Foto des Verkäufers
London: Bloomsbury 1999. Gr.-8°. 439 S., zahlreiche Farbabbildungen, Pappband (gut erhalten) Sprache: Englisch. Buchnummer des Verkäufers
Inhaltsangabe: The Tulip is not a gardening book. It is the story of a flower that has made men mad. Greed, desire, anguish, devotion have all played their part in the development of the tulip from a wild flower of the Asian steppes to the world-wide phenomenon it is today. The US alone imports three thousand million tulip bulbs each year, Germany and France even more. Why did the tulip dominate so many lives through so many centuries in so many countries? The author, a self-confessed tulipomaniac, has spent six years looking for answers. No other flower has ever carried so much baggage; it charts political upheavals, illuminates social behaviour, mirrors economic booms and busts, plots the ebb and flow of religious persecution. Roaming through Asia, India, Russia and the Ottoman Empire, the author tells how the tulip arrived from Turkey and took the whole of Western Europe by storm. In the petals of the exquisite English florists' tulips, still exhibited in competition by members of the Wakefield Tulip Society in Yorkshire, runs the blood of flowers first grown by John Evelyn in the middle of the seventeenth century. Sumptuously illustrated from a wide range of sources, the book also features descriptions of eighty wild-species tulips and several hundred garden varieties. This beautifully produced and irresistible volume will become a bible, a unique source book, a universal gift book and a joy to all who possess it. Author note: Anna Pavord is the gardening correspondent for the Independent, and the author of widely praised gardening books including The Flowering Year and Gardening Companion. As well as writing for the Observer for twenty years, she has contributed to Country Life, Country Living, and Elle Decoration, and is an associate editor of Gardens Illustrated. She lives in Dorset, England, in an old rectory with a large garden that she has been developing for twenty years. Constantly experimenting with new combinations of flowers and foliage, she finds it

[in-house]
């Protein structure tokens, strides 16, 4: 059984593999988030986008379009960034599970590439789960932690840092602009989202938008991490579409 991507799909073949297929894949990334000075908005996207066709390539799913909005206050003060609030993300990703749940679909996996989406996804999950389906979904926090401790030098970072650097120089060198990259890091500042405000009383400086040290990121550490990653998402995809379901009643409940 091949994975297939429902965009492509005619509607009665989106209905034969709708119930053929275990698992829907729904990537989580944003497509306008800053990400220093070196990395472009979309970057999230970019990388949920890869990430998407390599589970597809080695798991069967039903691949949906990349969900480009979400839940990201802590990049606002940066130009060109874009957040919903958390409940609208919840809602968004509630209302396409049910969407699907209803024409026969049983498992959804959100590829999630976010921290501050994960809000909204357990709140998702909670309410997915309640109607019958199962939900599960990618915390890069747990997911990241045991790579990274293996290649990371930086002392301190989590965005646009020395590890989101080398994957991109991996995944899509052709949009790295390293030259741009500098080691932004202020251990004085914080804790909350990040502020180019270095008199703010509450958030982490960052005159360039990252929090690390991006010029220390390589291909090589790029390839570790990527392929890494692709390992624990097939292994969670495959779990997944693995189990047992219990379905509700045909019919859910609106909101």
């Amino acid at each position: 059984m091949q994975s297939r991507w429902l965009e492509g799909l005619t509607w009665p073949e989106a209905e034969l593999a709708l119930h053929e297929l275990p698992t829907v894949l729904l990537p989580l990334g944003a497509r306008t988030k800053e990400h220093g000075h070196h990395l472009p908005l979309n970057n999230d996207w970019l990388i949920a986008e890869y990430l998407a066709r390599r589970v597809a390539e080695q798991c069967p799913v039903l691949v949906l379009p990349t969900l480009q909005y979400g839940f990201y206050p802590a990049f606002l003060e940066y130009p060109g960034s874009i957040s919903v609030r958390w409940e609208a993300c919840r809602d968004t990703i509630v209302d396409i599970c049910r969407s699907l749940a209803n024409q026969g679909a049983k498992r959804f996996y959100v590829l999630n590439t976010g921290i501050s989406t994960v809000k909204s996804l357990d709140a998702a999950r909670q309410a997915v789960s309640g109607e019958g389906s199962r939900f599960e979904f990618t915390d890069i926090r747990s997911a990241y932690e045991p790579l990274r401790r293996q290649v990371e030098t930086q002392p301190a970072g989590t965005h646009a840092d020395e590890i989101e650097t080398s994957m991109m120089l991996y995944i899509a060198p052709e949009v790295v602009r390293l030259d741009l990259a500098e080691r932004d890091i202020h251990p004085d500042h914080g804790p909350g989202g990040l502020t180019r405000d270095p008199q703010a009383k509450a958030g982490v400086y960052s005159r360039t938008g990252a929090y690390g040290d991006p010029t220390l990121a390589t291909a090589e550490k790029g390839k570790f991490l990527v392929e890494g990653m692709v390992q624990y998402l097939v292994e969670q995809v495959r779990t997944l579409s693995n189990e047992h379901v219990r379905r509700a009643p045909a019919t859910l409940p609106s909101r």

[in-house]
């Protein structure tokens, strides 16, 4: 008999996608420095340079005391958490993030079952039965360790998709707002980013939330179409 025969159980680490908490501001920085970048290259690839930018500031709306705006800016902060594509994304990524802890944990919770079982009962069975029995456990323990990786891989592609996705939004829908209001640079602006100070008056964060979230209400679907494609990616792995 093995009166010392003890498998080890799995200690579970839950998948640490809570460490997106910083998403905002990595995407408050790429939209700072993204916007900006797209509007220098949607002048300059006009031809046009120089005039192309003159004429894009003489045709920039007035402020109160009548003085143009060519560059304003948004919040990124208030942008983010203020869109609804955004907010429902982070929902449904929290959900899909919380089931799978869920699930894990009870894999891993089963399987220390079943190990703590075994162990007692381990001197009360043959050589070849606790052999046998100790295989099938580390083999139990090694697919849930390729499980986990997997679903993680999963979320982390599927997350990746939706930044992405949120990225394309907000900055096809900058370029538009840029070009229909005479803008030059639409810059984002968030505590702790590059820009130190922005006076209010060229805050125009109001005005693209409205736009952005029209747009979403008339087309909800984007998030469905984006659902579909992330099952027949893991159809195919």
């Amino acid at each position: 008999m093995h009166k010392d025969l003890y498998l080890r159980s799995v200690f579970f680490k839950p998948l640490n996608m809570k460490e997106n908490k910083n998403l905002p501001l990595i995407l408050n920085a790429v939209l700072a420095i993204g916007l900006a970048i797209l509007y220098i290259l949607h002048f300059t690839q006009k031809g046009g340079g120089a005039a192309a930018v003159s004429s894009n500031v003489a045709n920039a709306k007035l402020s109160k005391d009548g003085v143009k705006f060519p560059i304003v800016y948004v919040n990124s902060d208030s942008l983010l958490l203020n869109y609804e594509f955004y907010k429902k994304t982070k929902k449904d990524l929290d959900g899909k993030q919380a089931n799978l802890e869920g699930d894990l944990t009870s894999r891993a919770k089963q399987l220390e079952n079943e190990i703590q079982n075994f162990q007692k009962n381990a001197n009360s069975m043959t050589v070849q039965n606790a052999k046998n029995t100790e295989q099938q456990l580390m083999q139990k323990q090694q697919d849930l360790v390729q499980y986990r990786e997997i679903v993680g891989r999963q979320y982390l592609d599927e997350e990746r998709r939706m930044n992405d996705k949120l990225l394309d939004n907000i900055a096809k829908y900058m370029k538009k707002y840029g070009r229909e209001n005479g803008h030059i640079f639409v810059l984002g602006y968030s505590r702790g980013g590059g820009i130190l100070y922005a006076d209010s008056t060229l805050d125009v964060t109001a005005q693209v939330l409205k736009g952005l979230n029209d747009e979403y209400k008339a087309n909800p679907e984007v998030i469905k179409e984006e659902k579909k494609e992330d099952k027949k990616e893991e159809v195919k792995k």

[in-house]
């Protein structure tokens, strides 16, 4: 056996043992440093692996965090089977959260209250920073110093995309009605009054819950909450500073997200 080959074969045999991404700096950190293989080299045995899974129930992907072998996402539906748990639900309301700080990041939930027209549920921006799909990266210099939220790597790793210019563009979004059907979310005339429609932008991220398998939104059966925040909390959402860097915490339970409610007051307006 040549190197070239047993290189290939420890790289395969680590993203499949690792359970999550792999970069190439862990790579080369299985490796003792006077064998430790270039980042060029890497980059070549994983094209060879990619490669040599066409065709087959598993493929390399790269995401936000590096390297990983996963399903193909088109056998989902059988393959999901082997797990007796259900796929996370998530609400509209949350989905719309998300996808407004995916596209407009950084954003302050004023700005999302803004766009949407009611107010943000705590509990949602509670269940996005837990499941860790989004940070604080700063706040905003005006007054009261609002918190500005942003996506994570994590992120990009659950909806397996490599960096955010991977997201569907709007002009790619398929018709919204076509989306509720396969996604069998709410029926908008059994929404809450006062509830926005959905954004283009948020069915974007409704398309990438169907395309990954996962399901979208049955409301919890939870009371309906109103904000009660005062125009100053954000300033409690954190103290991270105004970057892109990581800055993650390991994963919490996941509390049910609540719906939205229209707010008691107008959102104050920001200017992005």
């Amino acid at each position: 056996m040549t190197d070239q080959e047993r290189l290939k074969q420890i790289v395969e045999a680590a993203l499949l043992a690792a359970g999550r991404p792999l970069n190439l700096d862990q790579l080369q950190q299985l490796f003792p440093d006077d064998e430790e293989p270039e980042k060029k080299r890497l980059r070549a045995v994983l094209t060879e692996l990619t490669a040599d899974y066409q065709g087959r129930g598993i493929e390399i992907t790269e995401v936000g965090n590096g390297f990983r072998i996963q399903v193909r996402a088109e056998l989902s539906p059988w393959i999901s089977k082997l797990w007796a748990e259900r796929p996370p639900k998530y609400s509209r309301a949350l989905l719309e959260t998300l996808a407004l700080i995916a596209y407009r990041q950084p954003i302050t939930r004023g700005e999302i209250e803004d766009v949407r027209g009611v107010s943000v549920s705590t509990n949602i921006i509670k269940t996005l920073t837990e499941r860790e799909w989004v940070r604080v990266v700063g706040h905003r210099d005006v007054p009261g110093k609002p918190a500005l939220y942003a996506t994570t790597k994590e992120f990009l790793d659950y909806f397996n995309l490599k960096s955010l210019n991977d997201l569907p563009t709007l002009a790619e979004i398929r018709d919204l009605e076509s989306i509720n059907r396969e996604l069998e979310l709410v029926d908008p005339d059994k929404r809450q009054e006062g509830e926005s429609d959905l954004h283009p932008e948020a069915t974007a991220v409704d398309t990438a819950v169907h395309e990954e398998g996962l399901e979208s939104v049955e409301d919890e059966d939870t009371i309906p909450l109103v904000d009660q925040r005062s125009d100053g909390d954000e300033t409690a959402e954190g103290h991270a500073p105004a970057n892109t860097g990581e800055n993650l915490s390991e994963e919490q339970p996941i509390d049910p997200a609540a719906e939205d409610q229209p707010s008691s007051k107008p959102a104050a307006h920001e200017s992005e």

Review: In an auction held in Holland in February 1637, 99 lots of tulip bulbs fetched a staggering 90,000 guilders, more than $3.5 million in today's money. Tulipomania had reached its height, and its story is told in just one of the fascinating sections of Anna Pavord's wonderful book on this most seductive of flowers.
Pavord's passion for the flower is evident from the opening pages of the book, where she tells of scrambling across the hillsides of Crete in search of an obscure, indigenous purple tulip. The story of the discovery of this tulip leads into Pavord's extraordinary history of this beautiful, enigmatic flower. As with all the best love stories, Pavord's is told from the perspective of the object of affection--in this case, the tulip--from its adoption by the Ottoman sultans of Istanbul in the 18th century to its present cultivation by the Wakefield Tulip Society.
Along the way, incredible stories of people's investments in the flower emerge, the result, as Pavord explains, of a unique feature of the tulip. Its variegated colors are produced by a small parasitic aphid, which weakens the plant but produces its gorgeous hues. The tulipomania that gripped 17th-century Europe was a form of futures trading, as people purchased tulip bulbs at increasingly inflated prices with the hope that they would flower into the most beautiful and kaleidoscopic colors imaginable. Tulip is an extraordinary book, beautifully illustrated and offering a fascinating story of our obsession with the most ephemeral of objects. Buying tulip bulbs will never be the same again. --Jerry Brotton
Titel: The tulip.
Zustand: (gut erhalten)
Buchbeschreibung Bloomsbury Publishing PLC, 1999. Hard Cover. Buchzustand: Very Good. Zustand des Schutzumschlags: Very Good. very good hbk in d/w, large 8vo. Artikel-Nr. 137165
Buchbeschreibung London: Bloomsbury., 1999. Gr.-8°. 439 S., zahlreiche Farbabbildungen, Pappband (gut erhalten). Artikel-Nr. 42234BB